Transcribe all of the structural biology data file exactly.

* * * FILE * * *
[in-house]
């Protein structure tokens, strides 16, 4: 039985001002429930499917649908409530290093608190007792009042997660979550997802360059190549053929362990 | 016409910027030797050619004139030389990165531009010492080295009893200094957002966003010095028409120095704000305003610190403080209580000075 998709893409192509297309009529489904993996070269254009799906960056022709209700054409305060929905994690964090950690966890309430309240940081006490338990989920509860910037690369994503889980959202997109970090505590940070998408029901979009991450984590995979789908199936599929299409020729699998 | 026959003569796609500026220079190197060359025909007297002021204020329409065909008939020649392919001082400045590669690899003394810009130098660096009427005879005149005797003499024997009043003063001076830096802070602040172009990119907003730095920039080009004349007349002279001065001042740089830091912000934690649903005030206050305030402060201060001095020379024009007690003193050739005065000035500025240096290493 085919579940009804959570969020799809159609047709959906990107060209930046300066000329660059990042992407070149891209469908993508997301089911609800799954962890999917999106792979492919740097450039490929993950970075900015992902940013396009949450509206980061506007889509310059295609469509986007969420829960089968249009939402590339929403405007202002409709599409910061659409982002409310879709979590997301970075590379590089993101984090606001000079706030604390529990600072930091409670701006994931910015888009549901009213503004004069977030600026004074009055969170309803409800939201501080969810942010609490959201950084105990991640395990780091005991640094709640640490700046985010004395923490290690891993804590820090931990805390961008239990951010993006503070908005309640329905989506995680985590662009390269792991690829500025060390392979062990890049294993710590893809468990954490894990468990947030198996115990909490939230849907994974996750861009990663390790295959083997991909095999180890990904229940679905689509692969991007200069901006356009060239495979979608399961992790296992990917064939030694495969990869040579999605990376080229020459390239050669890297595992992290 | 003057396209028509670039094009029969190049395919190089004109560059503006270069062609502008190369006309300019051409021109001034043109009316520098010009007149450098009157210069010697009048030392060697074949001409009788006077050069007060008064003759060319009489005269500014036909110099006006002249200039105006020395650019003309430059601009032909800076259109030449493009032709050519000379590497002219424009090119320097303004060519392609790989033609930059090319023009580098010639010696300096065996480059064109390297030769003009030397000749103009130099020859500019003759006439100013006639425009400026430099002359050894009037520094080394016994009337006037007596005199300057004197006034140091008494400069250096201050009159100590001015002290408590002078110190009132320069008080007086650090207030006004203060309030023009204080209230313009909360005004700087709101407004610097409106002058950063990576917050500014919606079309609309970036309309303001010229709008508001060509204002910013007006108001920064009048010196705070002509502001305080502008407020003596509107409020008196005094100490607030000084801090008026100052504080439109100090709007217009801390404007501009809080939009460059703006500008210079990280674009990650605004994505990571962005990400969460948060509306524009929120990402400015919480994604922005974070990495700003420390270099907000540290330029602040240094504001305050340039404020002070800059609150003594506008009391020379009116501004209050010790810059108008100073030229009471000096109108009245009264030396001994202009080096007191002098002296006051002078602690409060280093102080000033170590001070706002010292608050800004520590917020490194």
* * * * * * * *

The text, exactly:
[in-house]
């Protein structure tokens, strides 16, 4: 039985001002429930499917649908409530290093608190007792009042997660979550997802360059190549053929362990 | 016409910027030797050619004139030389990165531009010492080295009893200094957002966003010095028409120095704000305003610190403080209580000075 998709893409192509297309009529489904993996070269254009799906960056022709209700054409305060929905994690964090950690966890309430309240940081006490338990989920509860910037690369994503889980959202997109970090505590940070998408029901979009991450984590995979789908199936599929299409020729699998 | 026959003569796609500026220079190197060359025909007297002021204020329409065909008939020649392919001082400045590669690899003394810009130098660096009427005879005149005797003499024997009043003063001076830096802070602040172009990119907003730095920039080009004349007349002279001065001042740089830091912000934690649903005030206050305030402060201060001095020379024009007690003193050739005065000035500025240096290493 085919579940009804959570969020799809159609047709959906990107060209930046300066000329660059990042992407070149891209469908993508997301089911609800799954962890999917999106792979492919740097450039490929993950970075900015992902940013396009949450509206980061506007889509310059295609469509986007969420829960089968249009939402590339929403405007202002409709599409910061659409982002409310879709979590997301970075590379590089993101984090606001000079706030604390529990600072930091409670701006994931910015888009549901009213503004004069977030600026004074009055969170309803409800939201501080969810942010609490959201950084105990991640395990780091005991640094709640640490700046985010004395923490290690891993804590820090931990805390961008239990951010993006503070908005309640329905989506995680985590662009390269792991690829500025060390392979062990890049294993710590893809468990954490894990468990947030198996115990909490939230849907994974996750861009990663390790295959083997991909095999180890990904229940679905689509692969991007200069901006356009060239495979979608399961992790296992990917064939030694495969990869040579999605990376080229020459390239050669890297595992992290 | 003057396209028509670039094009029969190049395919190089004109560059503006270069062609502008190369006309300019051409021109001034043109009316520098010009007149450098009157210069010697009048030392060697074949001409009788006077050069007060008064003759060319009489005269500014036909110099006006002249200039105006020395650019003309430059601009032909800076259109030449493009032709050519000379590497002219424009090119320097303004060519392609790989033609930059090319023009580098010639010696300096065996480059064109390297030769003009030397000749103009130099020859500019003759006439100013006639425009400026430099002359050894009037520094080394016994009337006037007596005199300057004197006034140091008494400069250096201050009159100590001015002290408590002078110190009132320069008080007086650090207030006004203060309030023009204080209230313009909360005004700087709101407004610097409106002058950063990576917050500014919606079309609309970036309309303001010229709008508001060509204002910013007006108001920064009048010196705070002509502001305080502008407020003596509107409020008196005094100490607030000084801090008026100052504080439109100090709007217009801390404007501009809080939009460059703006500008210079990280674009990650605004994505990571962005990400969460948060509306524009929120990402400015919480994604922005974070990495700003420390270099907000540290330029602040240094504001305050340039404020002070800059609150003594506008009391020379009116501004209050010790810059108008100073030229009471000096109108009245009264030396001994202009080096007191002098002296006051002078602690409060280093102080000033170590001070706002010292608050800004520590917020490194």